Multinational companies have pledged to  cut suppliers for failing to curb carbon emissions. This is according to a new study by Standard Chartered which reveals that  78 per cent of multinationals (MNCs) are planning to remove suppliers that endanger their carbon transition plan by 2025.

For Kenyan suppliers who fail to transition alongside their MNC partners, this could mean a loss in export revenue of USD3.9bn. However, the study also reveals a USD1.6tn market opportunity for suppliers who de-carbonise in line with MNC net zero plans.

According to Carbon Dated report, which looks at the risks and opportunities for suppliers in emerging and fast-growing markets as large corporates transition to net zero, 15 per cent of MNCs have already begun removing suppliers that might scupper their transition plans. In total, MNCs expect to exclude 35 per cent of their current suppliers as they move away from carbon.

The study also found that supply chain emissions account for an average of 73 per cent of MNCs’ total emissions.

Meanwhile, more than two thirds (67 per cent) of MNCs say tackling supply chain emissions is the first step in their net-zero transition, rather than focusing on their own carbon output.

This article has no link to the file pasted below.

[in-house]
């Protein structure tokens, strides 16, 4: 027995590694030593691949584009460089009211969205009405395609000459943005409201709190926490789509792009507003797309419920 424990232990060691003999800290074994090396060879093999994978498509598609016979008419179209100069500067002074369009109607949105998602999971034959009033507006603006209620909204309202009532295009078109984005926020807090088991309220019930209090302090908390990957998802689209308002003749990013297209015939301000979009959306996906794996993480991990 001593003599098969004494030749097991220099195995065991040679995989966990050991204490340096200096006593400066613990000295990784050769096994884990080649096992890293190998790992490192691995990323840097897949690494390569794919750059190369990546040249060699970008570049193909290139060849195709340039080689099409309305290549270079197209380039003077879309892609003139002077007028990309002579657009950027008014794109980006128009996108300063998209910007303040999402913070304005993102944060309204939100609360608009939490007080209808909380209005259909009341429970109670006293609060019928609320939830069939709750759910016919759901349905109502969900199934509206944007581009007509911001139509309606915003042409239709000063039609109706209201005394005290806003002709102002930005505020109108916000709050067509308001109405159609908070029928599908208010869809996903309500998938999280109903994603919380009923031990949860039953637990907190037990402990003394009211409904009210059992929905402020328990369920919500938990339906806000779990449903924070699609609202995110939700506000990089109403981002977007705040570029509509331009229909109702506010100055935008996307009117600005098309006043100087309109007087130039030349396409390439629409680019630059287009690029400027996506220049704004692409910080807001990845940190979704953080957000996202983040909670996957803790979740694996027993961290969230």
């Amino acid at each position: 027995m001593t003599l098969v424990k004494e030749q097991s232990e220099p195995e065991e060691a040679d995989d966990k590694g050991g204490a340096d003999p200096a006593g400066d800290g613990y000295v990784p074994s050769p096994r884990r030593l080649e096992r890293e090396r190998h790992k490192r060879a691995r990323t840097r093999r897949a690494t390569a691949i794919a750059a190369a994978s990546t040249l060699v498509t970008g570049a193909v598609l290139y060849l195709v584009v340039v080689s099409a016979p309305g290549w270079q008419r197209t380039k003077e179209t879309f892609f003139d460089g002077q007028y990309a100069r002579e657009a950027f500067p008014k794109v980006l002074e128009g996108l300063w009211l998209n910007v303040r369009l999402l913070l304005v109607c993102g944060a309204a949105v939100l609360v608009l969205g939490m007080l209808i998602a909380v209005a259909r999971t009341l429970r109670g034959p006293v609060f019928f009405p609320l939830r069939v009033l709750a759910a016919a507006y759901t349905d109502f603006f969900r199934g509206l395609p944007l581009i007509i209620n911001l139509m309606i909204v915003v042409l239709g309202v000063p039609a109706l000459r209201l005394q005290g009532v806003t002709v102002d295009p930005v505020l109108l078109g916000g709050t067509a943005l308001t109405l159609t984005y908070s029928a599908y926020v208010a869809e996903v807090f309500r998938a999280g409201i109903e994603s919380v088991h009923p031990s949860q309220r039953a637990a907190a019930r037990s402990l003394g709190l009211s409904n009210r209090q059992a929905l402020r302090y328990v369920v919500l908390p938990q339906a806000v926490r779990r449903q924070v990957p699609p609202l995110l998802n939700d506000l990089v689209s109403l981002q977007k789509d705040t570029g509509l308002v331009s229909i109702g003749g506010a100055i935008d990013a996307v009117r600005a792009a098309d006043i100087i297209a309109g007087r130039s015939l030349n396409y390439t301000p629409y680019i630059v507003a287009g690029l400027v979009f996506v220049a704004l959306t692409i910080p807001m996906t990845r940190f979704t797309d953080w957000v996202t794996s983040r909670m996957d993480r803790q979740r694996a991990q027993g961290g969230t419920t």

Suppliers in 12 key emerging and fast-growing markets can share in USD1.6tn worth of business if they can remain part of MNC supply chains. Another 87 per cent of MNCs with a supply chain in Kenya have set emission reduction targets for their suppliers, asking for an average reduction of 35 per cent by 2025.

Some 64 per cent of MNCs believe emerging market suppliers are struggling more than developed market suppliers with their net-zero transition, and 57 per cent are prepared to replace emerging market suppliers with developed market suppliers to aid their transition.

MNCs are concerned that emerging market suppliers are failing to keep pace with for two key reasons; insufficient knowledge and inadequate data. Some 56 per cent of MNCs believe that the lack of knowledge among emerging market suppliers (41 per cent for developed market suppliers) is a barrier to de-carbonisation.

Kariuki Ngari, CEO Standard Chartered Bank Kenya & EA says: “Decarbonisation is vital for the survival of the planet. Emerging markets are most at risk from climate change and are among the least prepared and represent the fastest growing sources of new carbon emissions. Kenya for example aims to achieve a net-zero carbon neutral economy by 2050. The government also aims to set up an emissions trading system that will allow companies and other bodies to buy emissions allowances. These are bold steps and a catalyst towards net zero. Currently, 70% of the nation’s installed electricity capacity comes from renewable energy sources, which is more than three times the global average.

Carbon Dated surveyed 400 sustainability and supply chain experts at MNCs across the globe.